For those of us who have seen Death Proof, Zoe Bell is more than a known commodity, she’s a frakkin superstar. As a film fan I love it when a movie can not only whisk me away to the universe they have created, but just as thrilling is when they can do something so amazing I can’t help but ask “How the hell did they do that?” More often than not, the answer exists due to the hard work of the stunt men and women who risk life and limb so the “stars” of the film don’t have to. But in the case of Zoe Bell, its not so much a matter of how she does it, but rather that she does it so much better than anyone else.
For the uninitiated Zoe Bell was initially known for being Lucy Lawless’ stunt double for Xena: Warrior Princess during its television run. Fresh off the success and acclaim for being able to pull off such difficult and athletic stunts on a weekly basis, Zoe set her sights on the US where she hoped to break in the film business.
Double Dare is the story of two women, trapped in a world dominated by men, as they risk their lives trying to prove that anything boys can do they can do better. And you know what? They damn well can.
Helping her on this journey was Jeannie Epper, a woman who’s family was a veritable Hollywood institution when it came to stunt work. Her family had been doing stunt work since the beginnings of Hollywood and Jeannie had gone on to become a rather acclaimed stunt actor in her own right. While best known as Linda Carter’s stunt double for the television series The New Adventures of Wonder Woman, her decades of hard work and dedication had made her one of the most respected stunt performers in Hollywood. But stunt work is a young person’s game, and for all the barriers Jeannie had broken down as a performer, she was struggling to become a stunt coordinator, a job her years of experience seemed to be tailor made for her.
And thus this likely pairing was formed, a New Zealander on the way up, being mentored by someone struggling to stay relevant. And it is Jeannie’s constant efforts to genuinely help Zoe break into Hollywood that provide a layer of kindness and selflessness rarely seen in such a cutthroat town.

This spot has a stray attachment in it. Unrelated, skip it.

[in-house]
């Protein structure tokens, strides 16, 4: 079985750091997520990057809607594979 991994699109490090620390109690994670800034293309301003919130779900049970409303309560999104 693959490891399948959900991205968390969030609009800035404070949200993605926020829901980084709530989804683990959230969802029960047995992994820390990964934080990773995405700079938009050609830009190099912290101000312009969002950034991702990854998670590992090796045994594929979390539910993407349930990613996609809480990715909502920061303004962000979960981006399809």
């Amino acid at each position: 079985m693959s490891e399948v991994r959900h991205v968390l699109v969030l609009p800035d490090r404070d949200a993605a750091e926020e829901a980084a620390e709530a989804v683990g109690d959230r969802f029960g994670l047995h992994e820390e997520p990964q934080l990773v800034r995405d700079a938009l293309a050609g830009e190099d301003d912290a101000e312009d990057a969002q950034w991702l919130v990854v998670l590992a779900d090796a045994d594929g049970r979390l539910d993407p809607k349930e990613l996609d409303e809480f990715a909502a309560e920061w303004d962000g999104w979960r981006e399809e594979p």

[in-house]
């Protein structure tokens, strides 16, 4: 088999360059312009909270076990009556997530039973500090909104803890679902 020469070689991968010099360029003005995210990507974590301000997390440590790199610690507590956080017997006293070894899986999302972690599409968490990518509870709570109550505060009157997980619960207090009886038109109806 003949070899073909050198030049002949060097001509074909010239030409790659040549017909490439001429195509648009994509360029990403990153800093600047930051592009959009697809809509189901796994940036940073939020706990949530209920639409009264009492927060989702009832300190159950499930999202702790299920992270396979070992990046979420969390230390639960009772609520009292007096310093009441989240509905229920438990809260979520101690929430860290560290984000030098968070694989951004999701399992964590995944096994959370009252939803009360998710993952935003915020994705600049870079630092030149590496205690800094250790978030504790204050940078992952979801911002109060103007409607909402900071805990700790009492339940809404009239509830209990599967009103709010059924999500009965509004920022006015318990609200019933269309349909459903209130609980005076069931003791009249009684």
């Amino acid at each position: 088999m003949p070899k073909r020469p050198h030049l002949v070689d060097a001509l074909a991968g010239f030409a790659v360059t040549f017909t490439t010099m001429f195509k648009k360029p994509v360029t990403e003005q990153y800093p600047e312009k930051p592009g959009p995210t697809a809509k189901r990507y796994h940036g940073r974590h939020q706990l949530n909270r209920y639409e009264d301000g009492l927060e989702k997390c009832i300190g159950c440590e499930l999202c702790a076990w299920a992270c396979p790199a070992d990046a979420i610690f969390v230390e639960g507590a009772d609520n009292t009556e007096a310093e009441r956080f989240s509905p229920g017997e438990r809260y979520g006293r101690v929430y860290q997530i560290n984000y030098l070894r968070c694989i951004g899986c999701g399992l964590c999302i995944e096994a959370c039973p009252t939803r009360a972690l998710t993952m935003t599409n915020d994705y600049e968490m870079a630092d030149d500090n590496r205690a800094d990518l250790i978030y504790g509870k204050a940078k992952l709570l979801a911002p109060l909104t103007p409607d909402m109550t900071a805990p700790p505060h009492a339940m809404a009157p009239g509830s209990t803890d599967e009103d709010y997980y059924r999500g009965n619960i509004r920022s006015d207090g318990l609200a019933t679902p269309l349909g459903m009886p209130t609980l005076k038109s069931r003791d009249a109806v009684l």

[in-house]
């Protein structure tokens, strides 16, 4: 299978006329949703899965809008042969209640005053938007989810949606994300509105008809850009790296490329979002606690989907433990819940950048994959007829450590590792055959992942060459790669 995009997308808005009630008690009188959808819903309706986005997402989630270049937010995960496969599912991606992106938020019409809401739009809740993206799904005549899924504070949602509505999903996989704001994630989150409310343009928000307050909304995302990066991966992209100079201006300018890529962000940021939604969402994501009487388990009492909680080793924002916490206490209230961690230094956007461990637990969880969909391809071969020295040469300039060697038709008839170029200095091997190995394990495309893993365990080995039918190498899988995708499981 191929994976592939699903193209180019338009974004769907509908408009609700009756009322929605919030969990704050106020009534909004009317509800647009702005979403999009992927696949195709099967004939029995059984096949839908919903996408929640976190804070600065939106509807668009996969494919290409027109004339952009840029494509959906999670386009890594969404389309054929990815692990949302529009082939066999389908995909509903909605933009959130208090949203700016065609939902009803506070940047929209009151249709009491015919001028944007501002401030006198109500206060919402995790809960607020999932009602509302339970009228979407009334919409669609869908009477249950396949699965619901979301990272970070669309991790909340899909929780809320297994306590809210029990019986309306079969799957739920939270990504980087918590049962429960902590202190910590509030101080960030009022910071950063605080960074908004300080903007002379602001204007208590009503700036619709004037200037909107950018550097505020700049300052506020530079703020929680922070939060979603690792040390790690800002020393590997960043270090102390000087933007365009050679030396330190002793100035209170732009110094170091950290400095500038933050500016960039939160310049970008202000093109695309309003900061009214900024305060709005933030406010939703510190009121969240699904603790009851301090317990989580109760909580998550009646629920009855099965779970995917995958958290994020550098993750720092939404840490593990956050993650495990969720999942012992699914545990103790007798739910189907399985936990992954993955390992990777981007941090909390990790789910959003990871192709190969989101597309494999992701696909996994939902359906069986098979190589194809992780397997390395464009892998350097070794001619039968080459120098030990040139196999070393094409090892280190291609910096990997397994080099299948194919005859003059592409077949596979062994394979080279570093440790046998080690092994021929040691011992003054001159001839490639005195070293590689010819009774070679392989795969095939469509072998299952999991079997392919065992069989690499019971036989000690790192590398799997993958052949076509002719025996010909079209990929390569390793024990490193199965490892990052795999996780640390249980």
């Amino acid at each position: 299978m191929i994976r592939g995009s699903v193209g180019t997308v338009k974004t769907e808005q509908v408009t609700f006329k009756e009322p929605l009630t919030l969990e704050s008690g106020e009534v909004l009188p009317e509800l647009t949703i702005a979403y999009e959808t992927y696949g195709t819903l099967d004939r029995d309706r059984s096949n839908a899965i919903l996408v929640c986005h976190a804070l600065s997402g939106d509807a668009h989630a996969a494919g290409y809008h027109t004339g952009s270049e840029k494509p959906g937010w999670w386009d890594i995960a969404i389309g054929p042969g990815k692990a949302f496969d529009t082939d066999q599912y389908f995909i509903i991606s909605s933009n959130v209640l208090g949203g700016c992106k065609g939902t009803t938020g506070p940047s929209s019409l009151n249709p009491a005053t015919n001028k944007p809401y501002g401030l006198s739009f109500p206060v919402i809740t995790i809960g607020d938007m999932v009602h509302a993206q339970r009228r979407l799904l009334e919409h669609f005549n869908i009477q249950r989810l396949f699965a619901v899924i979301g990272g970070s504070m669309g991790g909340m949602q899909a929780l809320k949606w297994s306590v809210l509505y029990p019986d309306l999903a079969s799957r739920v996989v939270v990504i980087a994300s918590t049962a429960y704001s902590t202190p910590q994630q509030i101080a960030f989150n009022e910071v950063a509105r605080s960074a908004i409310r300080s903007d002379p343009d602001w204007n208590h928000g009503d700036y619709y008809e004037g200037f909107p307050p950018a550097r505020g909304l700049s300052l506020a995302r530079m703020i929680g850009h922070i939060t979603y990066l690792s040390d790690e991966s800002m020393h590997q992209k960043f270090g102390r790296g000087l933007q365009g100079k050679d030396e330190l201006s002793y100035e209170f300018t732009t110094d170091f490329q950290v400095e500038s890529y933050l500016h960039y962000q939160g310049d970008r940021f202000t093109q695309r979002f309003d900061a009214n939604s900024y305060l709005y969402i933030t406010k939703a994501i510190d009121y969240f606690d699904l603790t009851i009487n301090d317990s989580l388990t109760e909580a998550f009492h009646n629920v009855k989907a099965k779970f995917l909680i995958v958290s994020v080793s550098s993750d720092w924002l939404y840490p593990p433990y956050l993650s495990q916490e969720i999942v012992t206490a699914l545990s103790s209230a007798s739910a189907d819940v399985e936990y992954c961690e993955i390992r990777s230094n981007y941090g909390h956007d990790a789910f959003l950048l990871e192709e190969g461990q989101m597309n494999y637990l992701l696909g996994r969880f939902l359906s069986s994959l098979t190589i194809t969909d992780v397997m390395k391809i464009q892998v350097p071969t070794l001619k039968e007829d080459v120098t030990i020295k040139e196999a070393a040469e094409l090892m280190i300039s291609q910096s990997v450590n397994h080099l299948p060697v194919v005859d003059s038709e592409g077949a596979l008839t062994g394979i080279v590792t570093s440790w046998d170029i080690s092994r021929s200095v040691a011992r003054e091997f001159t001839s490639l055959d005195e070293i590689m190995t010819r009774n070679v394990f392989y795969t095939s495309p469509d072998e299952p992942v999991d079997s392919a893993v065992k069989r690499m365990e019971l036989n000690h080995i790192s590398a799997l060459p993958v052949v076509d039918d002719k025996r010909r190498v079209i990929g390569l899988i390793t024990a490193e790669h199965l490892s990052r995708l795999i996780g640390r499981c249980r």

But while the humanitarian aspect and general Girl Power sentiment are a fascinating complimentary element to Double Dare, it is the window into behind the scenes production that is both fascinating and incredibly revealing. Its obvious these people love the art of film making as they risk their lives and limbs to help make them a reality, and in turn the actors, directors and everyone else above the line has nothing but gratitude for their tireless efforts.
But beyond that, Double Dare opens wide the window into what these people, and specifically women, must do to make these scenes come to life. Intensive training, hours of work, bruises, breaks, pulls and a surprising lack of protective gear, all so the stunt performers can match closely with their on-screen counterparts . It is a dangerous, daring and dynamic line of work and these women clearly love it. Apparently none more than Zoe, whose face positively beams with excitement as every new and more complicated stunt is presented to her.
As fascinating a character as Jeannie is, the true star of the film is Zoe, and what is most fascinating is that everyone knows it but her. As stunt performers marvel at her skills Zoe constantly and effortlessly moves through each scene like the happiest kid in the World’s Biggest candy store. Zoe is so comfortable and relaxed that she continually forgets that there is a camera following her, resulting in numerous candid moments that she is truly as fun loving as she already appears to be.
Now those of you who know Zoe Bell also know that she was eventually cast as Uma Thurman’s stunt double for both of the Kill Bill films, and easily the greatest moments in Double Dare are directly tied to Zoe’s tryouts for the role.
You see Zoe was a virtual unknown in Hollywood when she arrived from New Zealand, and it was Jeannie that not only recognized her talent but had Zoe invited to a workout where she knew multiple talent evaluators would be in attendance. And sure enough, Zoe killed. She caught the eye of the stunt co-coordinator for Kill Bill, Keith Adams, who in turn invited her to a tryout for the film in front of Quentin Tarantino and legendary martial arts adviser Master Woo-ping Yuen.
It is at the tryout that Double Dare turns into a truly magical film. As Zoe continues to impress those in attendance, the camera catches Master Woo-ping and Quentin Tarantino quickly noticing that someone special was suddenly in their midst. And slowly but surely, Quentin starts to display that shit-eating grin that he has become synonymous with, it quickly becomes clear that he is positively enamored with Zoe. So when he pounces on a chance to introduce himself, during a quick break in her workout, you soon realize that in that brief moment in time, Quentin is the fan privileged enough to meet a star for the first time. And through all of that, Zoe is still unaware, and certainly unsure, that she has made an impression. That is, until; she receives the phone call that will change her life forever.
And it is in those moments or role-reversal, trepidation and unadulterated joy that Double Dare provides you, the viewer, a chance to watch a genuinely nice person, who has worked their whole life for this one shining moment, really and truly grab hold of their dreams. And right then, Double Dare shines almost as brightly as Zoe Bell’s infectious smile.